The continuing scandal over American military officers allegedly pressuring intel analysts to offer more positive assessments of the war than reality warrants casts a pall over reports like this, however. The matter is still being investigated by the Defense Department Inspector General.

Good morning from the pre-dawn crew over here at SitRep HQ. We’re keeping our eyes peeled, but we’re more than happy to hear from you. Please pass along any tips, notes, or otherwise interesting bits of information that you may have at your disposal. Best way is to send them to paul.mcleary@foreignpolicy.com or on Twitter: @paulmcleary or @arawnsley.

Syria

A French airstrike in Syria have reportedly killed jihadist French citizens who had travelled to the country to fight, according to Agence France Presse. Citing sources close to France’s Prime Minister Manuel Valls, the agency reports the incident likely took place at a camp near Raqqa, the capital of the Islamic State, which trains European jihadists. France recently expanded its participation in the coalition against the Islamic State to include airstrikes in Syria following a series of terrorist plots targeting French territory.

Iran wasn’t the only member of the international pro-Assad coalition to announce the death of a senior commander last week. On the heels of Iran’s admission that it lost a brigadier general in the conflict, Hezbollah held a funeral on Monday for Hassan Hussein al-Hajj, a commander in the Lebanese terrorist group killed in the fighting in Syria. Al-Hajj was reportedly in charge of Hezbollah’s operations in Idlib, where Syrian rebels have made progress in recent months and where a Russian-backed Syrian offensive is now looking to claw back territory for the regime.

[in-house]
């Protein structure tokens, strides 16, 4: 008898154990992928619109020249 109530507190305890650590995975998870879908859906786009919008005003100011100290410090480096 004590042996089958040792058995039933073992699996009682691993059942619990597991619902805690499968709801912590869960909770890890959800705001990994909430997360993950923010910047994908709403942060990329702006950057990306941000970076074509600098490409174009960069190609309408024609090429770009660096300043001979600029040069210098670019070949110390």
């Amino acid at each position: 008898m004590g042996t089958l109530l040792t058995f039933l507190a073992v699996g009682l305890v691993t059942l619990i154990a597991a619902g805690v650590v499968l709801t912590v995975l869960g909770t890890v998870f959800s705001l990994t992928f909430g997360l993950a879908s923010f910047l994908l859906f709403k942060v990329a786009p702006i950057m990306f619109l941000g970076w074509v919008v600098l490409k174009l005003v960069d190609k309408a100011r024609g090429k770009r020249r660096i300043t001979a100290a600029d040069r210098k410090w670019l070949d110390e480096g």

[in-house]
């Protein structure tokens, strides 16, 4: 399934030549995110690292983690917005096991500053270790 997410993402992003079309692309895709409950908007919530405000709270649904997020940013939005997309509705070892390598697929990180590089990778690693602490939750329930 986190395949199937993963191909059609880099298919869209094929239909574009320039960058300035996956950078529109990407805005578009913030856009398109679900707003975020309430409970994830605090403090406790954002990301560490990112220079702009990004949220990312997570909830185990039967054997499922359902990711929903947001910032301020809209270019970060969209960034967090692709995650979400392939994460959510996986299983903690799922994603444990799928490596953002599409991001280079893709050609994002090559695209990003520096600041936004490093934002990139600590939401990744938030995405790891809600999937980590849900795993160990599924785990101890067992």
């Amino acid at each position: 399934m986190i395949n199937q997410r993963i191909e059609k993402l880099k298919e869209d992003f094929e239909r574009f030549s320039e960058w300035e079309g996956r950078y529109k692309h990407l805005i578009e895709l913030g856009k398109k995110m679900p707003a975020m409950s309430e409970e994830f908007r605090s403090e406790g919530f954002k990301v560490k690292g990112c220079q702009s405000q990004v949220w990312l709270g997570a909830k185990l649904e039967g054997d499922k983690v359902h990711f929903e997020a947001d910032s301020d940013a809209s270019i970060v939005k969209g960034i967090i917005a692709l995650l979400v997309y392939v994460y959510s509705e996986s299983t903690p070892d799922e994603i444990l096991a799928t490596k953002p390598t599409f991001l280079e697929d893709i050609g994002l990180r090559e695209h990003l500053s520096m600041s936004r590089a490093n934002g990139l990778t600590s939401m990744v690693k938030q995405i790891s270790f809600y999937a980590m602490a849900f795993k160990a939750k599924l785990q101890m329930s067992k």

A pro-Russia rally in Damascus in front of the Russian embassy was broken up by two mortar shells fired from the city’s suburbs on Tuesday, scattering the placard-holding rally-goers who were in the process of extolling the virtues of President Vladimir Putin and his intervention on behalf of the government of Syrian President Bashar al-Assad.

Russia

The weather forecast over Iraq and Iran looks to be mostly sunny with a chance of cruise missiles, the European Aviation Safety Agency (EASA) says. The agency recently issued an alert to airliners, warning them to keep their eyes peeled for low-flying cruise missiles in Iranian and Iraqi airspace on account of Russian warships in the Caspian Sea launching missiles targeting Syrian rebels last week.

The Associated Press reports pro-Assad Syrians and some Iraqis are joining the Putin fan club following Russia’s deployment of troops and aircraft to support the Syrian regime, and pledges to help target the Islamic State in Iraq. The AP writes that billboards and posters featuring Russian President Vladimir Putin have been popping up in Damascus, where Russian intervention has propped up flagging morale among the regime and its supporters. In Iraq, Putin fandom has apparently taken on a sectarian angle, with the Russian president portrayed as defending the county’s Shia while the U.S. is painted as supporting the Islamic State.

Business of defense